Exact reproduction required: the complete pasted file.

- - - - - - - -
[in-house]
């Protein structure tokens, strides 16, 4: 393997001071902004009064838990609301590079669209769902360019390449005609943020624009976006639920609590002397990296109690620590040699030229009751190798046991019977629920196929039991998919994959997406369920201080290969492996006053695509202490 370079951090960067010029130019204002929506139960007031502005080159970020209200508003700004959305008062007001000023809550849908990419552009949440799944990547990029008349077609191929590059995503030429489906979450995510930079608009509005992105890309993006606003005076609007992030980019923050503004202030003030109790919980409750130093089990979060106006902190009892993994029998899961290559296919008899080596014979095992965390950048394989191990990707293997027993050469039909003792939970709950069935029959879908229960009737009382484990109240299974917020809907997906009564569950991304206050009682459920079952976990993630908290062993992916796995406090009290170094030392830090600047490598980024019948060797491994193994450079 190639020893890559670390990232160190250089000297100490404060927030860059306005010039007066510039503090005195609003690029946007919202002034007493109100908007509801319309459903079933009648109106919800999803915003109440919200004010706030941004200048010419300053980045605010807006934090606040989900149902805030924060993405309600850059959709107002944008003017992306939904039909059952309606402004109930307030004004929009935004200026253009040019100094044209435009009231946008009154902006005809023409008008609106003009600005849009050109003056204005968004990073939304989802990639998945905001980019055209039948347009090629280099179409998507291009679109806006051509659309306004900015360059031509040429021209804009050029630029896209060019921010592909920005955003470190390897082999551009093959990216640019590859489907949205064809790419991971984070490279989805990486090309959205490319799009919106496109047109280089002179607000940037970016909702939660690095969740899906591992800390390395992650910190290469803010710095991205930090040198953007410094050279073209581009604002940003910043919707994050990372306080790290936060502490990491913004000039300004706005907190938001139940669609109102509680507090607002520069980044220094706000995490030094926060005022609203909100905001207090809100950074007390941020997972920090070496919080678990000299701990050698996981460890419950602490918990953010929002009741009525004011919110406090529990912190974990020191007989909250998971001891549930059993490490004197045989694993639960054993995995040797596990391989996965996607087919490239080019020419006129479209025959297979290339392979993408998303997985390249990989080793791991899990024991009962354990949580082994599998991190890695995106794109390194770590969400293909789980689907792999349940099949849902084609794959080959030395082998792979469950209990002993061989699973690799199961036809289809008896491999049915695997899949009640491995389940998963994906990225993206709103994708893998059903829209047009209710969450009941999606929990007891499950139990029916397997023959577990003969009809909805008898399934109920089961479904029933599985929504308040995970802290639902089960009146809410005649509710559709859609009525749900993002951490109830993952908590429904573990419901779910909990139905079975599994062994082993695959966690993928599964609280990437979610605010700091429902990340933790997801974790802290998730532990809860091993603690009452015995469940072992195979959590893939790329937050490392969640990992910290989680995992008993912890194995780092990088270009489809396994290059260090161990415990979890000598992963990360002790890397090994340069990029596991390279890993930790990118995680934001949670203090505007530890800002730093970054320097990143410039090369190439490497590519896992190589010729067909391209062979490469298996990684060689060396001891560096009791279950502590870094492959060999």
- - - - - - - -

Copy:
[in-house]
């Protein structure tokens, strides 16, 4: 393997001071902004009064838990609301590079669209769902360019390449005609943020624009976006639920609590002397990296109690620590040699030229009751190798046991019977629920196929039991998919994959997406369920201080290969492996006053695509202490 370079951090960067010029130019204002929506139960007031502005080159970020209200508003700004959305008062007001000023809550849908990419552009949440799944990547990029008349077609191929590059995503030429489906979450995510930079608009509005992105890309993006606003005076609007992030980019923050503004202030003030109790919980409750130093089990979060106006902190009892993994029998899961290559296919008899080596014979095992965390950048394989191990990707293997027993050469039909003792939970709950069935029959879908229960009737009382484990109240299974917020809907997906009564569950991304206050009682459920079952976990993630908290062993992916796995406090009290170094030392830090600047490598980024019948060797491994193994450079 190639020893890559670390990232160190250089000297100490404060927030860059306005010039007066510039503090005195609003690029946007919202002034007493109100908007509801319309459903079933009648109106919800999803915003109440919200004010706030941004200048010419300053980045605010807006934090606040989900149902805030924060993405309600850059959709107002944008003017992306939904039909059952309606402004109930307030004004929009935004200026253009040019100094044209435009009231946008009154902006005809023409008008609106003009600005849009050109003056204005968004990073939304989802990639998945905001980019055209039948347009090629280099179409998507291009679109806006051509659309306004900015360059031509040429021209804009050029630029896209060019921010592909920005955003470190390897082999551009093959990216640019590859489907949205064809790419991971984070490279989805990486090309959205490319799009919106496109047109280089002179607000940037970016909702939660690095969740899906591992800390390395992650910190290469803010710095991205930090040198953007410094050279073209581009604002940003910043919707994050990372306080790290936060502490990491913004000039300004706005907190938001139940669609109102509680507090607002520069980044220094706000995490030094926060005022609203909100905001207090809100950074007390941020997972920090070496919080678990000299701990050698996981460890419950602490918990953010929002009741009525004011919110406090529990912190974990020191007989909250998971001891549930059993490490004197045989694993639960054993995995040797596990391989996965996607087919490239080019020419006129479209025959297979290339392979993408998303997985390249990989080793791991899990024991009962354990949580082994599998991190890695995106794109390194770590969400293909789980689907792999349940099949849902084609794959080959030395082998792979469950209990002993061989699973690799199961036809289809008896491999049915695997899949009640491995389940998963994906990225993206709103994708893998059903829209047009209710969450009941999606929990007891499950139990029916397997023959577990003969009809909805008898399934109920089961479904029933599985929504308040995970802290639902089960009146809410005649509710559709859609009525749900993002951490109830993952908590429904573990419901779910909990139905079975599994062994082993695959966690993928599964609280990437979610605010700091429902990340933790997801974790802290998730532990809860091993603690009452015995469940072992195979959590893939790329937050490392969640990992910290989680995992008993912890194995780092990088270009489809396994290059260090161990415990979890000598992963990360002790890397090994340069990029596991390279890993930790990118995680934001949670203090505007530890800002730093970054320097990143410039090369190439490497590519896992190589010729067909391209062979490469298996990684060689060396001891560096009791279950502590870094492959060999």